Australia – France – Belgium
The Australian Government Department of Veterans’ Affairs has appointed award-winning educational multimedia company Ryebuck Media to develop a pilot program linking secondary schools in Australia with schools along or near the Australian Remembrance Trail in Belgium and France.
The trail covers some 200 km of the Western Front where the Australians served from the Channel Coast in Belgium to Montebrehain in France.
This program is an important part of our countries’ joint commemoration of the 1914-18 war and is an official program under the terms of a Memorandum of Agreement between the governments of Australia, France and Flanders.
The pilot program initially involved the partnership of some 12 schools in Australia and 12 from France/Belgium.
The schools in France and Belgium were especially selected because of their links with Australian communities from which soldiers and nurses volunteered to serve on the Western Front.
- Fromelles – site of Australia’s first battle in France
- Bullecourt – site of two bloody battles fought by Australians in April and May 1917
- Pozieres – where Australia sustained 23,000 casualties in little over six weeks in 1916
- Villers-Bretonneux – which commemorates the decisive battle fought there by Australians on the night of 24-25 April 1918
- Mont St Quentin and Peronne – where Australians fought battles considered by many to be among the greatest achievements of the Australian Army in the War
- Le Hamel – which commemorates the 4 July 1918 Battle of le Hamel, fought by the Australian Corps, led for the first time by General John Monash.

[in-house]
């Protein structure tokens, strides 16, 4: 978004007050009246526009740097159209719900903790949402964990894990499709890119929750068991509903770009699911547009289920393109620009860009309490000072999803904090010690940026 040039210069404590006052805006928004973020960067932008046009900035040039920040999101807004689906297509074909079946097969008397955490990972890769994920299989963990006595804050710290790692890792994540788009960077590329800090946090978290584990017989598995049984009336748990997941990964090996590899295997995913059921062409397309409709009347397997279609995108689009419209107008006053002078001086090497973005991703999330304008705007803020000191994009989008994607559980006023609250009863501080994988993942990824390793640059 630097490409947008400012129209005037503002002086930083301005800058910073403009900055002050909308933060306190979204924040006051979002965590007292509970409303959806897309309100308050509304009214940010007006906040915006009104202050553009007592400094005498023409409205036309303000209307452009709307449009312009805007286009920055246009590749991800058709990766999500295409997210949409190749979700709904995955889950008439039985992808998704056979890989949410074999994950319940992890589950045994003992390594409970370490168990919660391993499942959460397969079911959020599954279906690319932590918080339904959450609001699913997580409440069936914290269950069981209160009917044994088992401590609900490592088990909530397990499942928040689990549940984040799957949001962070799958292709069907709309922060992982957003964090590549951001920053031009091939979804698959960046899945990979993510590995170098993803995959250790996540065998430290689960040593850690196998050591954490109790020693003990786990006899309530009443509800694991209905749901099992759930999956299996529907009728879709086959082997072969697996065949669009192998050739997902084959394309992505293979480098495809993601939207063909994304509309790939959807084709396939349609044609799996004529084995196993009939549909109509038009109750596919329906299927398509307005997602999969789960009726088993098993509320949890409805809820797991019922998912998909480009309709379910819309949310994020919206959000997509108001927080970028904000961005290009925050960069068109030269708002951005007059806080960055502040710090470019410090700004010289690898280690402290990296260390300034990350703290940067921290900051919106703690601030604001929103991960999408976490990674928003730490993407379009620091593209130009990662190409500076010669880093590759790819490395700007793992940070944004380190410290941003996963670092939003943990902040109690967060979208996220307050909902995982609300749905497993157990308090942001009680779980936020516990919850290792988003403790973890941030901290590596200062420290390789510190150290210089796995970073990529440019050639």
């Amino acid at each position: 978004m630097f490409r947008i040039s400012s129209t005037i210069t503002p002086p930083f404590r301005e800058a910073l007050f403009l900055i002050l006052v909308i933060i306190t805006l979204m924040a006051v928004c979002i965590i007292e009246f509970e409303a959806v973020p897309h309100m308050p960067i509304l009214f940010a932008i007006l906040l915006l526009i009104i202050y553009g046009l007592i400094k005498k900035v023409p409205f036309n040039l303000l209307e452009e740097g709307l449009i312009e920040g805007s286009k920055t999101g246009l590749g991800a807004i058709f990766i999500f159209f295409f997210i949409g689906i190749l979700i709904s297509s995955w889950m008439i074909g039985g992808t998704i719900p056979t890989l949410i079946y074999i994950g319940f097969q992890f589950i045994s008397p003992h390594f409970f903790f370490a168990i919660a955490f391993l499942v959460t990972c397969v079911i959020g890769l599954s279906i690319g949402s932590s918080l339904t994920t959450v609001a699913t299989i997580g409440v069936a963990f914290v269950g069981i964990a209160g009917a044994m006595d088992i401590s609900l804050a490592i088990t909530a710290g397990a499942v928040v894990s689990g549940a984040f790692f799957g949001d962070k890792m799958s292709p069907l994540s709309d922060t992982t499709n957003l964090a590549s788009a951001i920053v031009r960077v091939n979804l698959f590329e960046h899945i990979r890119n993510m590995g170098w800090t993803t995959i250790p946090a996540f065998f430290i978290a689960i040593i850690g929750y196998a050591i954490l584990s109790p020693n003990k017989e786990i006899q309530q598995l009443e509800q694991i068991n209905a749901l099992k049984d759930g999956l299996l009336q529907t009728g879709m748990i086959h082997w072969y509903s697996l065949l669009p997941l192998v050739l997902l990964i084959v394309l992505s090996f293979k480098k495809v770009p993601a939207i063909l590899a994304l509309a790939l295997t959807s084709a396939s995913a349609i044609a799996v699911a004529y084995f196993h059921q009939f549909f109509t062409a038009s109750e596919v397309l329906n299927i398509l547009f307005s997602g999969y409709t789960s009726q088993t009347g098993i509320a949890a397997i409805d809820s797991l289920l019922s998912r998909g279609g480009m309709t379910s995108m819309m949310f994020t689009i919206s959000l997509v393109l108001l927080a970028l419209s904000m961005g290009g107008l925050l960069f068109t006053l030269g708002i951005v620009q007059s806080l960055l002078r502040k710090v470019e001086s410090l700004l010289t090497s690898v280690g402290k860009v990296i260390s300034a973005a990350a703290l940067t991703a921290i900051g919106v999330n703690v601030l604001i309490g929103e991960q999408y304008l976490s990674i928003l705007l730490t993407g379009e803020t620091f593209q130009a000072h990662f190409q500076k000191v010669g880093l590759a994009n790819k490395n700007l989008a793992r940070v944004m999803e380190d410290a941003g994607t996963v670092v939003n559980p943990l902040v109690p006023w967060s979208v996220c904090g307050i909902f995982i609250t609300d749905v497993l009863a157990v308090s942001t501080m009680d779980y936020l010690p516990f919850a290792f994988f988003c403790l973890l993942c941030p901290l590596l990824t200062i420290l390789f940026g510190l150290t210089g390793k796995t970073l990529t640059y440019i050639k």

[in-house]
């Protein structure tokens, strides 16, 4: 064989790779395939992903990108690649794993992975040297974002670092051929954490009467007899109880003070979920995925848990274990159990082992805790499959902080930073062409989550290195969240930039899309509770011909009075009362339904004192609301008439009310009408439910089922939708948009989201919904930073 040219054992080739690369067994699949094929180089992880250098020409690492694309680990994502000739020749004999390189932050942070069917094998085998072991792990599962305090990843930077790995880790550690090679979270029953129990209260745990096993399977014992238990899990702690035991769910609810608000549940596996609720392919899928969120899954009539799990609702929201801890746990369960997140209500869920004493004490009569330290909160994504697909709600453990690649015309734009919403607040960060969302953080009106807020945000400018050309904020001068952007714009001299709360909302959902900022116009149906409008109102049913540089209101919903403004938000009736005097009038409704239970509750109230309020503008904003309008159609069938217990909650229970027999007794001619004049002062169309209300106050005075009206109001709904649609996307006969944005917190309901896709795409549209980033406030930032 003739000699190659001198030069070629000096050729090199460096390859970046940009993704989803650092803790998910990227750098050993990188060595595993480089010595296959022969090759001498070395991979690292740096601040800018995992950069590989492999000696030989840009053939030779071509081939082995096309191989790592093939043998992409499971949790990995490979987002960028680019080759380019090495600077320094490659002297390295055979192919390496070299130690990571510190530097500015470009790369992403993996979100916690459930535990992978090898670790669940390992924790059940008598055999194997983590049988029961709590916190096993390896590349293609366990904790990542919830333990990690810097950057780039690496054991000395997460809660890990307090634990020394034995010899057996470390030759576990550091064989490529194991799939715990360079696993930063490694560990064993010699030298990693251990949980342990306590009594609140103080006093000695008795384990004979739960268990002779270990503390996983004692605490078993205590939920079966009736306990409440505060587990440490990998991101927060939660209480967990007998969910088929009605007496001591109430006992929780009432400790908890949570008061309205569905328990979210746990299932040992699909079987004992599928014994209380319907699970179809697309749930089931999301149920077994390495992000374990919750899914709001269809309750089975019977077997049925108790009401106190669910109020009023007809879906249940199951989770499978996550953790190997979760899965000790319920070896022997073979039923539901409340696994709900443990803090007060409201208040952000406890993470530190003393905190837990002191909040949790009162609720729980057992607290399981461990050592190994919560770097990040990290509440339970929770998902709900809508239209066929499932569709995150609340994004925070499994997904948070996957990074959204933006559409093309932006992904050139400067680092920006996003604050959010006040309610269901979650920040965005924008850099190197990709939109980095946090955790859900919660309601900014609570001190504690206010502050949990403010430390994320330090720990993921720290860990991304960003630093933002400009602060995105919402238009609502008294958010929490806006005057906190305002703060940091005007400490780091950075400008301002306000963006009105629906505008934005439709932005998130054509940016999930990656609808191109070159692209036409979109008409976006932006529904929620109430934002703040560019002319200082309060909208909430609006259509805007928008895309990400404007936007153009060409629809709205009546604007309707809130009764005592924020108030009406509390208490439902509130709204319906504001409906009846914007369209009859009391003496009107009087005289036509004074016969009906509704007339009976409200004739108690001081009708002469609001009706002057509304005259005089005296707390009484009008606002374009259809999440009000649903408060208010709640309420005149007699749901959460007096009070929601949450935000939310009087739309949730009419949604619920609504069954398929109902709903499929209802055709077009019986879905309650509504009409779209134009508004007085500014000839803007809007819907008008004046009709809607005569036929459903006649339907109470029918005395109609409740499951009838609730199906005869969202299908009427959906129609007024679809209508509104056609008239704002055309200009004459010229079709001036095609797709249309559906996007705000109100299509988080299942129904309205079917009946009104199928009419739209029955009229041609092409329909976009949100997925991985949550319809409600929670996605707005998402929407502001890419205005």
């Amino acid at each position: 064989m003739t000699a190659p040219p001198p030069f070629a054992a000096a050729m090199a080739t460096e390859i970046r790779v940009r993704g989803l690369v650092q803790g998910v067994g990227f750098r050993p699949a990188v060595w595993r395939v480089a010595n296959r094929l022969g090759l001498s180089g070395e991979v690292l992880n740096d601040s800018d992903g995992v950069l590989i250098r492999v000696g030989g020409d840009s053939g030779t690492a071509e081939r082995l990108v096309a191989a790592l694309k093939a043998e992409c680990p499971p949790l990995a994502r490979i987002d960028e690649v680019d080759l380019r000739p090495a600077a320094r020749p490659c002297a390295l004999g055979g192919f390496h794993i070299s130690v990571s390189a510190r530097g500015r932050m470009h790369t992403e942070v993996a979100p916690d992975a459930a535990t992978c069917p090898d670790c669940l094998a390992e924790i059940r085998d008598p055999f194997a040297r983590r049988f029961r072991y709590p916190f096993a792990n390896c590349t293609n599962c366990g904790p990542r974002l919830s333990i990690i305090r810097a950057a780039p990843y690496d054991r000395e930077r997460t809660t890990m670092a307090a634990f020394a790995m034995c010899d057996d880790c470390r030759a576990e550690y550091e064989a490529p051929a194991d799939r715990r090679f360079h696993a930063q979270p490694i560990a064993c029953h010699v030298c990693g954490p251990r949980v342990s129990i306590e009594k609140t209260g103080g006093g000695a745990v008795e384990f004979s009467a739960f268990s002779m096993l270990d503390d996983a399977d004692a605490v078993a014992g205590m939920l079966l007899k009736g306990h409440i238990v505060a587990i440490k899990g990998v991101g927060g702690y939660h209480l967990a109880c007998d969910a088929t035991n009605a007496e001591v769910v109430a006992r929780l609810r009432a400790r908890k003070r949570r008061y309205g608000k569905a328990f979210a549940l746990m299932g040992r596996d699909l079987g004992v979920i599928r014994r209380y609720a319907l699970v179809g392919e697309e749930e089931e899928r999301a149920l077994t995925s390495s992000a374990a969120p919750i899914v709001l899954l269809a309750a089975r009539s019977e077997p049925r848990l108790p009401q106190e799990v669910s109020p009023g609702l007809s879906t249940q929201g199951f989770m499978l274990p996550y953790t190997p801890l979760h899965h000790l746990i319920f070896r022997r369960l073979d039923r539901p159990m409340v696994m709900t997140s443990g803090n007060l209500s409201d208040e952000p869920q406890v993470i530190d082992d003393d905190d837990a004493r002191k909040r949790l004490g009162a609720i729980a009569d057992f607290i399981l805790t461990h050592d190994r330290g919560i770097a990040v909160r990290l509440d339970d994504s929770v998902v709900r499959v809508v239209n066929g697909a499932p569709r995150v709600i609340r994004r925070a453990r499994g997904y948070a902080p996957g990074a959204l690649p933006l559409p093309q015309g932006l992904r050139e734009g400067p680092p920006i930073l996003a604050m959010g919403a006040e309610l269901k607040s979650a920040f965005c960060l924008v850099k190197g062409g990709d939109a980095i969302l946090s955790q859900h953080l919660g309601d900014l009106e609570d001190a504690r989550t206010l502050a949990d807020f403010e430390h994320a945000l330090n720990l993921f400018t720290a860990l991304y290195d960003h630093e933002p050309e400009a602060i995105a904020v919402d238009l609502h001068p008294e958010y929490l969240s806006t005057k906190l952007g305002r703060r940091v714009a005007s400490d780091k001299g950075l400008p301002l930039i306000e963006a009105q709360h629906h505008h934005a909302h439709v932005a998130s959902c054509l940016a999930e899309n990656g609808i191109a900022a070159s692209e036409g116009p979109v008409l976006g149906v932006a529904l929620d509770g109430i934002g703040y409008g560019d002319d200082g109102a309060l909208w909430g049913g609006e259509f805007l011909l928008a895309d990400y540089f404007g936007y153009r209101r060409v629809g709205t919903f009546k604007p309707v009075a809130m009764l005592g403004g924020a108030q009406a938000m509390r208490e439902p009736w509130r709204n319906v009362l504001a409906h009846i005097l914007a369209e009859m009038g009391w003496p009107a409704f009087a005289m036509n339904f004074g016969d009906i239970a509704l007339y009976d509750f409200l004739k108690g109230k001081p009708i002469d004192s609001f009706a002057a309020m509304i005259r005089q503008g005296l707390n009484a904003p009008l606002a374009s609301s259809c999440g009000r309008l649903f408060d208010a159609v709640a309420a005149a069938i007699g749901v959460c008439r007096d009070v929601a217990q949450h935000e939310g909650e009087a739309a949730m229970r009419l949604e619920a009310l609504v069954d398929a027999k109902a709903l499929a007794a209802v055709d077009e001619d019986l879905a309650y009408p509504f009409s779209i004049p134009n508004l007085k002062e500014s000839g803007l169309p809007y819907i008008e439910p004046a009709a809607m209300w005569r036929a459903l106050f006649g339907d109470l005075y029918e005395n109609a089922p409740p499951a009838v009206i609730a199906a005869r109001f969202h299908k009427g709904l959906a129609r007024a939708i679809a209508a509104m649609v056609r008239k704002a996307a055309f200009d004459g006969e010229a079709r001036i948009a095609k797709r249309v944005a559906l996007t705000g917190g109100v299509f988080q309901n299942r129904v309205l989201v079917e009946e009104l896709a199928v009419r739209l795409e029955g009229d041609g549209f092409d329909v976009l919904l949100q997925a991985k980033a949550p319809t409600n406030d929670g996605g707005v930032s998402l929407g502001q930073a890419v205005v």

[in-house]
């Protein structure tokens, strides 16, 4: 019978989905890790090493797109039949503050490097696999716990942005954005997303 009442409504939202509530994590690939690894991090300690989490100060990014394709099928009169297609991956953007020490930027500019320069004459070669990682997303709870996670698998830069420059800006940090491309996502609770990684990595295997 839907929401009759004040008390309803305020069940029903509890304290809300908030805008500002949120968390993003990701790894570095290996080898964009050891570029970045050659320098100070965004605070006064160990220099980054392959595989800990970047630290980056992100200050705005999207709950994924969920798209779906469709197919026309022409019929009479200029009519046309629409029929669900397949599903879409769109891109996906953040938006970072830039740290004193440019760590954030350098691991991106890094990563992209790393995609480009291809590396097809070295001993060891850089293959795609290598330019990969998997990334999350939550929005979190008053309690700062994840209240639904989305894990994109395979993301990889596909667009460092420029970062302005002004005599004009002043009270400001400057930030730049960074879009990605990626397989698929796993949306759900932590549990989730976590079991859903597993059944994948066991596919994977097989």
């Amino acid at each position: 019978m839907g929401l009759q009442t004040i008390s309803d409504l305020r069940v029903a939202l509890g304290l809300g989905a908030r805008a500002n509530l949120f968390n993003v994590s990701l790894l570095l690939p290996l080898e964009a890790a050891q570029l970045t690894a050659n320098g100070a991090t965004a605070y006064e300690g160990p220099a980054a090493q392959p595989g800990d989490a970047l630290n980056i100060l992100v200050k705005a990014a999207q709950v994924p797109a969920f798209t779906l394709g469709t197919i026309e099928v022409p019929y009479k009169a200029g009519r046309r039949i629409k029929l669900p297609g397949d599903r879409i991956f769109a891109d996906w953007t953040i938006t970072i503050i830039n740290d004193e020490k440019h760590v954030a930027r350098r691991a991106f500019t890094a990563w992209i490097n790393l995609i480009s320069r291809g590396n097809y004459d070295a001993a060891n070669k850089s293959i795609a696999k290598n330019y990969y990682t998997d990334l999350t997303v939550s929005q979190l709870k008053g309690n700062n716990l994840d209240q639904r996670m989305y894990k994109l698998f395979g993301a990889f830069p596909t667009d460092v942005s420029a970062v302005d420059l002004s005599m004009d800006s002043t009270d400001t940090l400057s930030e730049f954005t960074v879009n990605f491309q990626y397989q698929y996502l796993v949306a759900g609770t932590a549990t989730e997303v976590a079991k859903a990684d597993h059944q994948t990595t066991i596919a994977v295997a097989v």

- Ploegsteert – site of the Battle of Messines and the only all Australian cemetery in Belgium
- Zonnebeke – nearby the Tyne Cot Cemetery, the largest Commonwealth War Graves Cemetery in the world, which incorporates several wartime German blockhouses captured by Australians
- Ieper – which has the famous (Ypres) Menin Gate Memorial, site of the moving Last Post Ceremony each evening.
The program is well resourced and encourages the Partner Schools to develop future collaborative programs post the centenary years.
Ryebuck Media recently filmed along the Western Front and has produced a cross-curriculum package which was introduced to French and Belgian schools during November 2014. It comprises some ‘starter activities’ and a special website where schools and students are able to find out about each other and share the wartime experiences of their respective communities. You are welcome to view the site at:
In the near future we will be inviting more schools to participate in this unique educational program.
Please contact our office manager Bernie Lightfoot if you would like your school to participate or would like further information. We have a number of French and Belgian schools very keen to officially adopt an Australian partner school.
RSL Centenary Youth Challenge Program
The Youth Challenge program developed by Ryebuck Media provides a unique opportunity for secondary school students to investigate important issues and events within a structured framework and to exchange informed views with their peers, political leaders, ADF mentors, members of the RSL and other community representatives.
The RSL Centenary Youth Challenge series is a key initiative in the RSL’s desire to inspire our youth to keep the flame of our military traditions and community service alive – to ensure the League has a footprint in the future and that the ANZAC spirit has meaning and relevance to young Australians.
At these one-day events participants are ‘trained’ in decision-making and leadership skills and are encouraged to become ambassadors for the cause that they are addressing – in this case – How can we keep the Anzac spirit and the legacy of the RSL alive? How can we ensure that ‘their spirit lives on’?
Watch the video to find out more and how you can become involved.